Former Buffalo Bills linebacker Mike Stratton, best known for the “hit heard ’round the world’ in the 1964 AFL championship game, has died at the age of 78.

The longtime Bills linebacker, a Wall of Fame inductee and a member of the Bills’ 25th and 50th-anniversary teams, died on Tuesday of heart complications following a recent fall according to the team.

General manager Dick Gallagher selected Stratton in the 13th round of the 1962 AFL draft. He came in as a rookie and immediately locked down an outside linebacker position. He stayed there for 11 years. Stratton helped lead the Bills to two AFL championships while playing in the AFL all-star game six times. He finished his career with 21 interceptions, 18 as a Bill, before making three in his last season while playing for the Chargers in 1973.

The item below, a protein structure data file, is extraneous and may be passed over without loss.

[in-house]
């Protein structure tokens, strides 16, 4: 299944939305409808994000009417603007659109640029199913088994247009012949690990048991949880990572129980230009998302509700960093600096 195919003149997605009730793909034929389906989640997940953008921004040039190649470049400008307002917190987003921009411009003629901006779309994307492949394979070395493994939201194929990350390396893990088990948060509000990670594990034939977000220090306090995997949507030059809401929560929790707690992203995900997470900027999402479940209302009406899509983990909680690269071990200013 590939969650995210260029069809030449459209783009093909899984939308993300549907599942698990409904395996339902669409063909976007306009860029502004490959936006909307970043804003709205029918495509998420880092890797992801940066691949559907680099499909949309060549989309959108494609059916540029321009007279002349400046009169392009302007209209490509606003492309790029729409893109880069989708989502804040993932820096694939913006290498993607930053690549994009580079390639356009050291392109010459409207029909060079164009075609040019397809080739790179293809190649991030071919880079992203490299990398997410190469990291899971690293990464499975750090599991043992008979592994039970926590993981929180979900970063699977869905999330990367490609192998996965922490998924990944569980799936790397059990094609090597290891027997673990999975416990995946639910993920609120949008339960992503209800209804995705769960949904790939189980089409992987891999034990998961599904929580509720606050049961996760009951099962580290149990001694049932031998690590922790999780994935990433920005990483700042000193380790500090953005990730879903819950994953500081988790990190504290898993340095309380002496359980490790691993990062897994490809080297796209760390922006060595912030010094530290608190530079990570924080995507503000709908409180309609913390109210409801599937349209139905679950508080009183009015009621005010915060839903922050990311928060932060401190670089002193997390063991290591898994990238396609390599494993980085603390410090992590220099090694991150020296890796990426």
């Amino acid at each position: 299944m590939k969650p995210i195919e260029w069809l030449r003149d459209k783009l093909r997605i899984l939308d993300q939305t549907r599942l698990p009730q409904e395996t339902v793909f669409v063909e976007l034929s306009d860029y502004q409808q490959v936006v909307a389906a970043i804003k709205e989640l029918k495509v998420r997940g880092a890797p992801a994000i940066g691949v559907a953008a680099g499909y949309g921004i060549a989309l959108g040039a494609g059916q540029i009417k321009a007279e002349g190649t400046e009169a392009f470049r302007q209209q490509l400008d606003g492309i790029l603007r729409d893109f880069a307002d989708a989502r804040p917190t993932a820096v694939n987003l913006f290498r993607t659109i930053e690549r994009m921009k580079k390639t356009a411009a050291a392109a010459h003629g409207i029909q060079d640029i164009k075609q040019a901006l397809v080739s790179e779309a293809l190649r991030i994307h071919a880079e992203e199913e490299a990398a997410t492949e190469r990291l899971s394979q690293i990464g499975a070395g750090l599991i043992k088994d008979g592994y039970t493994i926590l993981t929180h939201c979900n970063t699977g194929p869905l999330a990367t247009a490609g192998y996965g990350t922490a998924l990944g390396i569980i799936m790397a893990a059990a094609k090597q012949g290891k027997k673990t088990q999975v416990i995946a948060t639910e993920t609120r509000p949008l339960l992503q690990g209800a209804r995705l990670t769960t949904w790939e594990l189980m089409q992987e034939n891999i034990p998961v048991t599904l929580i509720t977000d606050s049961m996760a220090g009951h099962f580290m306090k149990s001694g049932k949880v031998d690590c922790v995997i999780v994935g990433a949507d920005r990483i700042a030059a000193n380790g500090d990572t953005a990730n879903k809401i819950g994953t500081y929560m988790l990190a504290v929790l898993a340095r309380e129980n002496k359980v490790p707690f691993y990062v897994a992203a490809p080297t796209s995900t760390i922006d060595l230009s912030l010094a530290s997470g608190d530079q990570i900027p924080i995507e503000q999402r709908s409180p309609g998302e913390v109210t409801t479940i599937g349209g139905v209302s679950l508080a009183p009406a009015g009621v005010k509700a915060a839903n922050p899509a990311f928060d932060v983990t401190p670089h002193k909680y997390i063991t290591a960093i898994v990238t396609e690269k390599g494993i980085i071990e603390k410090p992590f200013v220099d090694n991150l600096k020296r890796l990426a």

Stratton authored one of the most famous plays in team history during the 1964 AFL championship game. His picture-perfect tackle of San Diego running back Keith Lincoln was called “the hit heard ’round the world,” which not only broke a couple of Lincoln’s ribs and knocked him out of the game but turned the tide that day at War Memorial Stadium. Down 7-0 at the time, the Bills rallied after Stratton’s tackle to win their first title, 20-7 over the Chargers.

“You can always tell when you get a good lick; I just didn’t know it would have that kind of effect,” Stratton said in 1994. “Thirty-five years later, I’m proud that people remember it. They’ve got a better memory than I do.”

What set him apart from so many linebackers of his era was his speed. Very few had the ability to go sideline to sideline to make plays the way the 6-foot-3, 230-pound did.


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